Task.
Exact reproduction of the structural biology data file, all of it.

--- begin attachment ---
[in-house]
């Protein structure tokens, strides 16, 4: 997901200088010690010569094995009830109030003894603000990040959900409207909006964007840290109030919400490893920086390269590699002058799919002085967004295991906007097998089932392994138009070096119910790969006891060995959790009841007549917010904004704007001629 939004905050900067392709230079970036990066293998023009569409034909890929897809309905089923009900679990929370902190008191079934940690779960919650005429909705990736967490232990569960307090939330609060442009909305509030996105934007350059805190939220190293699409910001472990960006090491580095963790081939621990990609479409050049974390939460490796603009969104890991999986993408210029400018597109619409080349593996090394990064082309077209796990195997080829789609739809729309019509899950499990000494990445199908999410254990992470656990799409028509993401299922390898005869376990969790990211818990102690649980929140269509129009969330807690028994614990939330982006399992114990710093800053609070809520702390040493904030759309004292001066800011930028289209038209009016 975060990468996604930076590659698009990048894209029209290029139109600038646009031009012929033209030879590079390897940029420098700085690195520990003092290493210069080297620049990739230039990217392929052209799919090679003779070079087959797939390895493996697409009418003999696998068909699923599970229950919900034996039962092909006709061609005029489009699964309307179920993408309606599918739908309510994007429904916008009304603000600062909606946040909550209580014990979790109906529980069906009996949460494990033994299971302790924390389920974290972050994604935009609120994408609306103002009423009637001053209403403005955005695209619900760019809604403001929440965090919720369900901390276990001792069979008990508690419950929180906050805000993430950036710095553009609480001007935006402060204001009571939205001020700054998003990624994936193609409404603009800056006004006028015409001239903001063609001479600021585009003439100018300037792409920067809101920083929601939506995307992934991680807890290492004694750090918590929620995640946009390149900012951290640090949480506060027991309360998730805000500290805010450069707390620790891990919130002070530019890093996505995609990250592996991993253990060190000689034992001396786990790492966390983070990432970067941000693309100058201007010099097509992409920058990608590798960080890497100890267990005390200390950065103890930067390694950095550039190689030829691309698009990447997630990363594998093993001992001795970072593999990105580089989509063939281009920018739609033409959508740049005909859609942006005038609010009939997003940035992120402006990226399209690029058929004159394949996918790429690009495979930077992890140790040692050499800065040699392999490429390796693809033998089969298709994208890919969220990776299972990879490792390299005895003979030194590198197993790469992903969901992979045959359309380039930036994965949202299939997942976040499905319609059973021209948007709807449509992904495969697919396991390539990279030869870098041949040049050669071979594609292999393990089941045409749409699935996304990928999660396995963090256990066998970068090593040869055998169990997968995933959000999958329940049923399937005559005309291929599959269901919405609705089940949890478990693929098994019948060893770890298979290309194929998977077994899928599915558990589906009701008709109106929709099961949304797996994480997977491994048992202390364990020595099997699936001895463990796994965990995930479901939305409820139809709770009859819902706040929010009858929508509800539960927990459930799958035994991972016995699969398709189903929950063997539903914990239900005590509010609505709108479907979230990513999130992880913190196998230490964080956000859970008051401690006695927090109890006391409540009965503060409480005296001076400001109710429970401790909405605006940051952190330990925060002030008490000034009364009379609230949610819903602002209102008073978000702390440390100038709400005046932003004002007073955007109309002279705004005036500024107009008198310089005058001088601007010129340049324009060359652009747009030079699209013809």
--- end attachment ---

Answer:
[in-house]
């Protein structure tokens, strides 16, 4: 997901200088010690010569094995009830109030003894603000990040959900409207909006964007840290109030919400490893920086390269590699002058799919002085967004295991906007097998089932392994138009070096119910790969006891060995959790009841007549917010904004704007001629 939004905050900067392709230079970036990066293998023009569409034909890929897809309905089923009900679990929370902190008191079934940690779960919650005429909705990736967490232990569960307090939330609060442009909305509030996105934007350059805190939220190293699409910001472990960006090491580095963790081939621990990609479409050049974390939460490796603009969104890991999986993408210029400018597109619409080349593996090394990064082309077209796990195997080829789609739809729309019509899950499990000494990445199908999410254990992470656990799409028509993401299922390898005869376990969790990211818990102690649980929140269509129009969330807690028994614990939330982006399992114990710093800053609070809520702390040493904030759309004292001066800011930028289209038209009016 975060990468996604930076590659698009990048894209029209290029139109600038646009031009012929033209030879590079390897940029420098700085690195520990003092290493210069080297620049990739230039990217392929052209799919090679003779070079087959797939390895493996697409009418003999696998068909699923599970229950919900034996039962092909006709061609005029489009699964309307179920993408309606599918739908309510994007429904916008009304603000600062909606946040909550209580014990979790109906529980069906009996949460494990033994299971302790924390389920974290972050994604935009609120994408609306103002009423009637001053209403403005955005695209619900760019809604403001929440965090919720369900901390276990001792069979008990508690419950929180906050805000993430950036710095553009609480001007935006402060204001009571939205001020700054998003990624994936193609409404603009800056006004006028015409001239903001063609001479600021585009003439100018300037792409920067809101920083929601939506995307992934991680807890290492004694750090918590929620995640946009390149900012951290640090949480506060027991309360998730805000500290805010450069707390620790891990919130002070530019890093996505995609990250592996991993253990060190000689034992001396786990790492966390983070990432970067941000693309100058201007010099097509992409920058990608590798960080890497100890267990005390200390950065103890930067390694950095550039190689030829691309698009990447997630990363594998093993001992001795970072593999990105580089989509063939281009920018739609033409959508740049005909859609942006005038609010009939997003940035992120402006990226399209690029058929004159394949996918790429690009495979930077992890140790040692050499800065040699392999490429390796693809033998089969298709994208890919969220990776299972990879490792390299005895003979030194590198197993790469992903969901992979045959359309380039930036994965949202299939997942976040499905319609059973021209948007709807449509992904495969697919396991390539990279030869870098041949040049050669071979594609292999393990089941045409749409699935996304990928999660396995963090256990066998970068090593040869055998169990997968995933959000999958329940049923399937005559005309291929599959269901919405609705089940949890478990693929098994019948060893770890298979290309194929998977077994899928599915558990589906009701008709109106929709099961949304797996994480997977491994048992202390364990020595099997699936001895463990796994965990995930479901939305409820139809709770009859819902706040929010009858929508509800539960927990459930799958035994991972016995699969398709189903929950063997539903914990239900005590509010609505709108479907979230990513999130992880913190196998230490964080956000859970008051401690006695927090109890006391409540009965503060409480005296001076400001109710429970401790909405605006940051952190330990925060002030008490000034009364009379609230949610819903602002209102008073978000702390440390100038709400005046932003004002007073955007109309002279705004005036500024107009008198310089005058001088601007010129340049324009060359652009747009030079699209013809």